A flow-inundation area curve was fitted using 3rd order Chebyshev polynomials [73] to approximate the extent off-channel habitat at each mainstem flow state. All estimates of off-channel inundation computed in this study were used to fit the curve. The obtained flow-habitat curve has the following expression:
A O F F Q S A C = γ k = 1 4 c k T k 1 2 Q S A C A + B 2 2 B A
T 0 = 1 ;         T 1 = Q S A C ;         T 2 = 2 Q S A C 2 1 ;         T 3 = 4 Q S A C 3 3
where ck are the fitted coefficients, Tk−1 is the Chebyshev polynomial of grade k − 1, A and B represent the upper and lower bound of the Sacramento River flows for which Equation (4) is valid (as Chebyshev polynomials are orthogonal), QSAC represents mainstem flow, and γ is a parameter representing the percentage of off-channel inundation that can be classified as suitable habitat for juvenile Pacific salmon, equal to 1 under threshold flows, and 0.25 otherwise.

2.4. Estimate of Off-Channel Habitat Residence Time

Water residence time within OCWB, after activation during high-flow events, largely determines the growth potential of Sacramento River Chinook salmon due to the required time for zooplankton development and consequent forage abundance [9] and higher water temperatures that boost juvenile growth [68,69,70]. As such, it is crucial to determine the time availability of OCWBs once they become activated to estimate their eventual impact on the development and population dynamics of Sacramento River salmonids. The change in inundated area within consecutive available images, during high-flow events with suitable cloud cover (<20%), was computed to determine the cut-off point when off-channel habitat was no longer available, at less than 0.4 km2 remaining, or when inundated areas became disconnected from the mainstem. This cut-off point represents the inundated extent under which fast dewatering was observed, a cue for juvenile Pacific salmon to leave these habitats to avoid stranding risks (similar to that observed in Yolo Bypass) [74].

3. Results

3.1. Indices’ Threshold

3.1.1. mNDWI

Computed mNDWI values at the four off-channel sites listed in Table 3 show a clear differentiation between dry and wet conditions for both LandSat-8 and Sentinel-2 products, especially at site 17, which required the highest flows to become active [18]. During dry conditions at the OCWBs, mainstem flows were well under activation thresholds (e.g., <200 m3/s), mNDWI values were consistently under −0.2, much less than the theoretical 0 threshold. Under wet conditions, when threshold flows were exceeded, values over −0.05 were extracted from the remote sensing image collection. Greater mNDWI values were obtained for increasing flows (Figure 2), from more prominent and deeper inundated areas, closer in spectral behavior to the mainstem (mNDWI > 0.4). Thus, the range from −0.2 to −0.06 was analyzed in more detail to establish an approximate threshold. Site 14 exhibited the most mNDWI values in this range, with several observations between −0.10 to −0.16 during May 2017 (LandSat-8) and June–August 2019 (LandSat-8 and Sentinel-2), when higher flows occurred (400–600 m3/s), but several weeks after high-flow storm events (>14 days). Additionally, several values were in the −0.2 to −0.15 range for low flows (<300 m3/s). An analysis of the images during these dates showed the site disconnected from the mainstem. As such, a final threshold for mNDWI of −0.08/−0.07, for LandSat-8 and Sentinel-2 products, respectively, was defined. Nevertheless, sites 14, 15, and 17 presented wetted conditions for flows under the required threshold (vertical dashed line in Figure 2). The analysis of the images represented by each data point (e.g., 17 March 2017 and 19 February 2019) showed that the off-channel areas were effectively inundated, from high flows occurring 4–11 days before the satellite overpass, and hence, were continuously activated during receding flows.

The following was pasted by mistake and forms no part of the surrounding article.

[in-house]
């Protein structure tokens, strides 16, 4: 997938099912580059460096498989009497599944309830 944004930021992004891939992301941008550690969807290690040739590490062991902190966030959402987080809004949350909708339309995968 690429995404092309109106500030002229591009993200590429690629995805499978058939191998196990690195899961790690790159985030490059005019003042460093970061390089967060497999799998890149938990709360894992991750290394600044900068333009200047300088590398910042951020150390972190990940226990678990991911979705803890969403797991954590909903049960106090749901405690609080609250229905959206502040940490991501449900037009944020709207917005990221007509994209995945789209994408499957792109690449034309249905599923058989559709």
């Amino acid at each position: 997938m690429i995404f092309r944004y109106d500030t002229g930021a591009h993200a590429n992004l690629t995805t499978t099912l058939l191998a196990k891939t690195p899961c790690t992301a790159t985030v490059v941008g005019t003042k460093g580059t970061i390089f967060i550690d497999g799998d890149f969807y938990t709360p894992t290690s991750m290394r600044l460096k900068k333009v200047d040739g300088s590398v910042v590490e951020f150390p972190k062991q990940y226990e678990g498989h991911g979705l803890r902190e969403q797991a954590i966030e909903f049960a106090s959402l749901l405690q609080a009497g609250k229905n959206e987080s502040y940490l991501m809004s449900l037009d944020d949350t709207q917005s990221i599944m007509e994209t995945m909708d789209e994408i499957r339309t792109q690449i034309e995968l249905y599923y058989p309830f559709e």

The defined threshold was consistently lower than the automatic threshold values obtained with Otsu’s algorithm for all available images (Figure 3). This difference was especially important using LandSat-8 imagery, as computed thresholds were consistently positive (>0). Dynamic thresholds obtained from Sentinel-2 products were normally lower than those for LandSat-8 during overlapping dates, and closer to the defined single threshold. Data points recognized as inundated by both thresholding procedures were highlighted on Figure 2 and occurred on most dates with known wetted conditions (e.g., high flows during March 2019). Nevertheless, several inundated dates were only recognized using the single threshold at each location, with sites 14 and 22 having the highest proportion of misclassified conditions by the dynamic threshold (25–50% of inundated dates).

3.1.2. AWEInsh and AWEIsh